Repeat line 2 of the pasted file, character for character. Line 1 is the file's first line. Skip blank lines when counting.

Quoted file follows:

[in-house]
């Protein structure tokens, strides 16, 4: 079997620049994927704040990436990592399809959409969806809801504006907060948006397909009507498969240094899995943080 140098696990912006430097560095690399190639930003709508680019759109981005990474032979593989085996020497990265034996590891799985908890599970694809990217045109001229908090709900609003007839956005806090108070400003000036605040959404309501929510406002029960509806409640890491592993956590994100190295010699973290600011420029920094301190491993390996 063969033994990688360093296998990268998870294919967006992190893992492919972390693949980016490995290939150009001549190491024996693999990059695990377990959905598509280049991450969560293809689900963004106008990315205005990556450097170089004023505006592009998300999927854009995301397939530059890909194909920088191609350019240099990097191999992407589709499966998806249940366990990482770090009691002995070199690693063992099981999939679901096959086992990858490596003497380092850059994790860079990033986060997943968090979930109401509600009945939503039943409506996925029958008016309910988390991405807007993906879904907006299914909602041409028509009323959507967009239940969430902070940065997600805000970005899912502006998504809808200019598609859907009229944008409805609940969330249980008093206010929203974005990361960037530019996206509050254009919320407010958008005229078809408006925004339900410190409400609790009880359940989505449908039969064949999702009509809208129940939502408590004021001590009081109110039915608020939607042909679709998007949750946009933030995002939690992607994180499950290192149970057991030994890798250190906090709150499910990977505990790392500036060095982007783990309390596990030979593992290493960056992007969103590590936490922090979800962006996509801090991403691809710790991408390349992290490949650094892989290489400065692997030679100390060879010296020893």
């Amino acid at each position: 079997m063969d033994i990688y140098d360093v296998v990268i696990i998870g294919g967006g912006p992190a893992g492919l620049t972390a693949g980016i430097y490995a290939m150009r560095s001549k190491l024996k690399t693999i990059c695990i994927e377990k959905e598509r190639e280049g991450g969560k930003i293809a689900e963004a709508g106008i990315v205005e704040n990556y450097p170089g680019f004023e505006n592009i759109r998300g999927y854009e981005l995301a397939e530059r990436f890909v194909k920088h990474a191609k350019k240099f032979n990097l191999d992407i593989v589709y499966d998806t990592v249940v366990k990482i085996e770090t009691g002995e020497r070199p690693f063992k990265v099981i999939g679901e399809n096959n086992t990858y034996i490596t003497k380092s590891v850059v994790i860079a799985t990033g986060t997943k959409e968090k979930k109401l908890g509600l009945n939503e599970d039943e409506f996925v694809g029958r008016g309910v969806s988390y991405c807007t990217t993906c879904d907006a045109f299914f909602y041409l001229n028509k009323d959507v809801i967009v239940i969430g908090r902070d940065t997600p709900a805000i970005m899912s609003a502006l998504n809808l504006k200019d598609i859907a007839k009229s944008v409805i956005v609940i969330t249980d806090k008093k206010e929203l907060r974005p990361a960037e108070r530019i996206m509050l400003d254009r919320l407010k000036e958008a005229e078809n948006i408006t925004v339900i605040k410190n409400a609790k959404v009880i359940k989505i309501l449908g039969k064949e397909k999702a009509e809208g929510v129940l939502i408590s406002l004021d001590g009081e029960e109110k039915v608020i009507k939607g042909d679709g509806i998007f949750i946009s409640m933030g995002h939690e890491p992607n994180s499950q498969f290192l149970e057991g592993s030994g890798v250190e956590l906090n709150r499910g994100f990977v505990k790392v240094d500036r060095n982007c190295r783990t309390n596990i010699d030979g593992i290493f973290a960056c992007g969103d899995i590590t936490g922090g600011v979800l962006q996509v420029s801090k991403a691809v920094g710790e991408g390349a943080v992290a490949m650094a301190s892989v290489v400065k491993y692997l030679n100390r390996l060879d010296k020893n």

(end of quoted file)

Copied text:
């Protein structure tokens, strides 16, 4: 079997620049994927704040990436990592399809959409969806809801504006907060948006397909009507498969240094899995943080 140098696990912006430097560095690399190639930003709508680019759109981005990474032979593989085996020497990265034996590891799985908890599970694809990217045109001229908090709900609003007839956005806090108070400003000036605040959404309501929510406002029960509806409640890491592993956590994100190295010699973290600011420029920094301190491993390996 063969033994990688360093296998990268998870294919967006992190893992492919972390693949980016490995290939150009001549190491024996693999990059695990377990959905598509280049991450969560293809689900963004106008990315205005990556450097170089004023505006592009998300999927854009995301397939530059890909194909920088191609350019240099990097191999992407589709499966998806249940366990990482770090009691002995070199690693063992099981999939679901096959086992990858490596003497380092850059994790860079990033986060997943968090979930109401509600009945939503039943409506996925029958008016309910988390991405807007993906879904907006299914909602041409028509009323959507967009239940969430902070940065997600805000970005899912502006998504809808200019598609859907009229944008409805609940969330249980008093206010929203974005990361960037530019996206509050254009919320407010958008005229078809408006925004339900410190409400609790009880359940989505449908039969064949999702009509809208129940939502408590004021001590009081109110039915608020939607042909679709998007949750946009933030995002939690992607994180499950290192149970057991030994890798250190906090709150499910990977505990790392500036060095982007783990309390596990030979593992290493960056992007969103590590936490922090979800962006996509801090991403691809710790991408390349992290490949650094892989290489400065692997030679100390060879010296020893």